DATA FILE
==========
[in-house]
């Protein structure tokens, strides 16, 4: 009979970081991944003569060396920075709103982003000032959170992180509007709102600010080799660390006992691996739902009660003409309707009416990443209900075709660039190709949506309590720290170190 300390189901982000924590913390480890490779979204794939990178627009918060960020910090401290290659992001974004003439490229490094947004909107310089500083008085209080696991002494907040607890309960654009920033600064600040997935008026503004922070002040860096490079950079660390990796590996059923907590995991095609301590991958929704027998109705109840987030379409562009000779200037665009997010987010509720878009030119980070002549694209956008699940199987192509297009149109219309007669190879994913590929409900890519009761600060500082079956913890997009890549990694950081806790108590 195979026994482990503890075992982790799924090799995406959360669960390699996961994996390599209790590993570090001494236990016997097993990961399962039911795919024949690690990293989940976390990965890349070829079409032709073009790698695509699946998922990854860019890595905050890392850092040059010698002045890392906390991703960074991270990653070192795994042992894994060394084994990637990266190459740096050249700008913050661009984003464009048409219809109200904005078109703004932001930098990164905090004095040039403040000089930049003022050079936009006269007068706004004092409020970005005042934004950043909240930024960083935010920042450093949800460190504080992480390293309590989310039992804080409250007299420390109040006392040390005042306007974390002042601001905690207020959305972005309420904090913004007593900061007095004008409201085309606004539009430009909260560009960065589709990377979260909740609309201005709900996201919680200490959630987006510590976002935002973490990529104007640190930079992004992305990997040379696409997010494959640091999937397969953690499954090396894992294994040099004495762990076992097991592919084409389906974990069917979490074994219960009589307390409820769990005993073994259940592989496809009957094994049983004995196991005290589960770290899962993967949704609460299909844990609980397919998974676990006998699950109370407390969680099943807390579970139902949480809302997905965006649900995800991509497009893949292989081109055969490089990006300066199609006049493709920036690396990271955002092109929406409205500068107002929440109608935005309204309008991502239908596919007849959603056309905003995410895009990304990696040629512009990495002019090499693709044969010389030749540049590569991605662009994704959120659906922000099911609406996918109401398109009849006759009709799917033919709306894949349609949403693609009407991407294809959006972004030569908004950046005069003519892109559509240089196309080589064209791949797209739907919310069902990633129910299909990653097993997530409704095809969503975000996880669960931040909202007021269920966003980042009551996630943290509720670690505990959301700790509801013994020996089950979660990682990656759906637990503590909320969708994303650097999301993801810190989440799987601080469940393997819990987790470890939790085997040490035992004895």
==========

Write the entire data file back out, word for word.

[in-house]
């Protein structure tokens, strides 16, 4: 009979970081991944003569060396920075709103982003000032959170992180509007709102600010080799660390006992691996739902009660003409309707009416990443209900075709660039190709949506309590720290170190 300390189901982000924590913390480890490779979204794939990178627009918060960020910090401290290659992001974004003439490229490094947004909107310089500083008085209080696991002494907040607890309960654009920033600064600040997935008026503004922070002040860096490079950079660390990796590996059923907590995991095609301590991958929704027998109705109840987030379409562009000779200037665009997010987010509720878009030119980070002549694209956008699940199987192509297009149109219309007669190879994913590929409900890519009761600060500082079956913890997009890549990694950081806790108590 195979026994482990503890075992982790799924090799995406959360669960390699996961994996390599209790590993570090001494236990016997097993990961399962039911795919024949690690990293989940976390990965890349070829079409032709073009790698695509699946998922990854860019890595905050890392850092040059010698002045890392906390991703960074991270990653070192795994042992894994060394084994990637990266190459740096050249700008913050661009984003464009048409219809109200904005078109703004932001930098990164905090004095040039403040000089930049003022050079936009006269007068706004004092409020970005005042934004950043909240930024960083935010920042450093949800460190504080992480390293309590989310039992804080409250007299420390109040006392040390005042306007974390002042601001905690207020959305972005309420904090913004007593900061007095004008409201085309606004539009430009909260560009960065589709990377979260909740609309201005709900996201919680200490959630987006510590976002935002973490990529104007640190930079992004992305990997040379696409997010494959640091999937397969953690499954090396894992294994040099004495762990076992097991592919084409389906974990069917979490074994219960009589307390409820769990005993073994259940592989496809009957094994049983004995196991005290589960770290899962993967949704609460299909844990609980397919998974676990006998699950109370407390969680099943807390579970139902949480809302997905965006649900995800991509497009893949292989081109055969490089990006300066199609006049493709920036690396990271955002092109929406409205500068107002929440109608935005309204309008991502239908596919007849959603056309905003995410895009990304990696040629512009990495002019090499693709044969010389030749540049590569991605662009994704959120659906922000099911609406996918109401398109009849006759009709799917033919709306894949349609949403693609009407991407294809959006972004030569908004950046005069003519892109559509240089196309080589064209791949797209739907919310069902990633129910299909990653097993997530409704095809969503975000996880669960931040909202007021269920966003980042009551996630943290509720670690505990959301700790509801013994020996089950979660990682990656759906637990503590909320969708994303650097999301993801810190989440799987601080469940393997819990987790470890939790085997040490035992004895």